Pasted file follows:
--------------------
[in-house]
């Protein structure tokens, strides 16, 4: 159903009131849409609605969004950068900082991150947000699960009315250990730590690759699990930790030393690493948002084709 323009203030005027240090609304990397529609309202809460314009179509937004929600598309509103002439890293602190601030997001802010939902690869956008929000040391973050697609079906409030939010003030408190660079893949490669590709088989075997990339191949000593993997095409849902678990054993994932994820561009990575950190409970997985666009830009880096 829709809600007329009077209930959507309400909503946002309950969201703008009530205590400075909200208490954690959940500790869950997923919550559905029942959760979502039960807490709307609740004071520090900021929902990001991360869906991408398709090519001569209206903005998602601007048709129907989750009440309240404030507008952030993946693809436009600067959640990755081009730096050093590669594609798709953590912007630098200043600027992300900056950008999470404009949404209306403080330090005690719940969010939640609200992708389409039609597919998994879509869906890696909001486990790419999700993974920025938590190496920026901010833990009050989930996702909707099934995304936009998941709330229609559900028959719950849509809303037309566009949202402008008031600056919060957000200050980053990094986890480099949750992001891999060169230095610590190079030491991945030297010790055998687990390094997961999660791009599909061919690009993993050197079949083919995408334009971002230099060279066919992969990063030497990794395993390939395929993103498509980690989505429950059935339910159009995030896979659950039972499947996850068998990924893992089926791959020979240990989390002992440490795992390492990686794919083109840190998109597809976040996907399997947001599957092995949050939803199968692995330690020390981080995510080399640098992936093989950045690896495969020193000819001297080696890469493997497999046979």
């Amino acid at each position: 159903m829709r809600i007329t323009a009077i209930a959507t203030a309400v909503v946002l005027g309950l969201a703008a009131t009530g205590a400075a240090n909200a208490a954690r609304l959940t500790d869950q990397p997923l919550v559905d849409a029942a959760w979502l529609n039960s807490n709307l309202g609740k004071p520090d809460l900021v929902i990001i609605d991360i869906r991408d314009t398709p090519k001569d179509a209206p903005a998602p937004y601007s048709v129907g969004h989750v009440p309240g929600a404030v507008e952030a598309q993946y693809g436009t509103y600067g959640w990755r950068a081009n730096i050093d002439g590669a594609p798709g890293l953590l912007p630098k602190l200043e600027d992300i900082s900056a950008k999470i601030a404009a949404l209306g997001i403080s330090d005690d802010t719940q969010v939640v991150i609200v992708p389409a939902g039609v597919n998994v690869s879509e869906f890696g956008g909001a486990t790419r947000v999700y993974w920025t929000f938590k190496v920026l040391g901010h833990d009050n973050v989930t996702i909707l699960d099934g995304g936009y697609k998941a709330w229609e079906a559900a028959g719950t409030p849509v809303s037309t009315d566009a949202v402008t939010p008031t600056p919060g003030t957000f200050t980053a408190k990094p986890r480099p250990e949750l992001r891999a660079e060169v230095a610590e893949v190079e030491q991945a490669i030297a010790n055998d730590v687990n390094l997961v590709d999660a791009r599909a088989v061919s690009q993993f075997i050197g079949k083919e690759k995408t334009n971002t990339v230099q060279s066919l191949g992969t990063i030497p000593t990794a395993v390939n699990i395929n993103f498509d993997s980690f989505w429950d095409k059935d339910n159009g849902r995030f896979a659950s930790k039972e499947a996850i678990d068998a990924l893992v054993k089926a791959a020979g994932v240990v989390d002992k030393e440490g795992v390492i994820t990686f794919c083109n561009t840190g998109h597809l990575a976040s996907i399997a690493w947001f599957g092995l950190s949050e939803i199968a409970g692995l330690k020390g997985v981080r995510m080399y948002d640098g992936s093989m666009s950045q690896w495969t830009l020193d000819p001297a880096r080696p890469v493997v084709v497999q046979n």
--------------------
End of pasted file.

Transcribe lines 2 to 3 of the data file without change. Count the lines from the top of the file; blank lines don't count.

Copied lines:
């Protein structure tokens, strides 16, 4: 159903009131849409609605969004950068900082991150947000699960009315250990730590690759699990930790030393690493948002084709 323009203030005027240090609304990397529609309202809460314009179509937004929600598309509103002439890293602190601030997001802010939902690869956008929000040391973050697609079906409030939010003030408190660079893949490669590709088989075997990339191949000593993997095409849902678990054993994932994820561009990575950190409970997985666009830009880096 829709809600007329009077209930959507309400909503946002309950969201703008009530205590400075909200208490954690959940500790869950997923919550559905029942959760979502039960807490709307609740004071520090900021929902990001991360869906991408398709090519001569209206903005998602601007048709129907989750009440309240404030507008952030993946693809436009600067959640990755081009730096050093590669594609798709953590912007630098200043600027992300900056950008999470404009949404209306403080330090005690719940969010939640609200992708389409039609597919998994879509869906890696909001486990790419999700993974920025938590190496920026901010833990009050989930996702909707099934995304936009998941709330229609559900028959719950849509809303037309566009949202402008008031600056919060957000200050980053990094986890480099949750992001891999060169230095610590190079030491991945030297010790055998687990390094997961999660791009599909061919690009993993050197079949083919995408334009971002230099060279066919992969990063030497990794395993390939395929993103498509980690989505429950059935339910159009995030896979659950039972499947996850068998990924893992089926791959020979240990989390002992440490795992390492990686794919083109840190998109597809976040996907399997947001599957092995949050939803199968692995330690020390981080995510080399640098992936093989950045690896495969020193000819001297080696890469493997497999046979």
């Amino acid at each position: 159903m829709r809600i007329t323009a009077i209930a959507t203030a309400v909503v946002l005027g309950l969201a703008a009131t009530g205590a400075a240090n909200a208490a954690r609304l959940t500790d869950q990397p997923l919550v559905d849409a029942a959760w979502l529609n039960s807490n709307l309202g609740k004071p520090d809460l900021v929902i990001i609605d991360i869906r991408d314009t398709p090519k001569d179509a209206p903005a998602p937004y601007s048709v129907g969004h989750v009440p309240g929600a404030v507008e952030a598309q993946y693809g436009t509103y600067g959640w990755r950068a081009n730096i050093d002439g590669a594609p798709g890293l953590l912007p630098k602190l200043e600027d992300i900082s900056a950008k999470i601030a404009a949404l209306g997001i403080s330090d005690d802010t719940q969010v939640v991150i609200v992708p389409a939902g039609v597919n998994v690869s879509e869906f890696g956008g909001a486990t790419r947000v999700y993974w920025t929000f938590k190496v920026l040391g901010h833990d009050n973050v989930t996702i909707l699960d099934g995304g936009y697609k998941a709330w229609e079906a559900a028959g719950t409030p849509v809303s037309t009315d566009a949202v402008t939010p008031t600056p919060g003030t957000f200050t980053a408190k990094p986890r480099p250990e949750l992001r891999a660079e060169v230095a610590e893949v190079e030491q991945a490669i030297a010790n055998d730590v687990n390094l997961v590709d999660a791009r599909a088989v061919s690009q993993f075997i050197g079949k083919e690759k995408t334009n971002t990339v230099q060279s066919l191949g992969t990063i030497p000593t990794a395993v390939n699990i395929n993103f498509d993997s980690f989505w429950d095409k059935d339910n159009g849902r995030f896979a659950s930790k039972e499947a996850i678990d068998a990924l893992v054993k089926a791959a020979g994932v240990v989390d002992k030393e440490g795992v390492i994820t990686f794919c083109n561009t840190g998109h597809l990575a976040s996907i399997a690493w947001f599957g092995l950190s949050e939803i199968a409970g692995l330690k020390g997985v981080r995510m080399y948002d640098g992936s093989m666009s950045q690896w495969t830009l020193d000819p001297a880096r080696p890469v493997v084709v497999q046979n």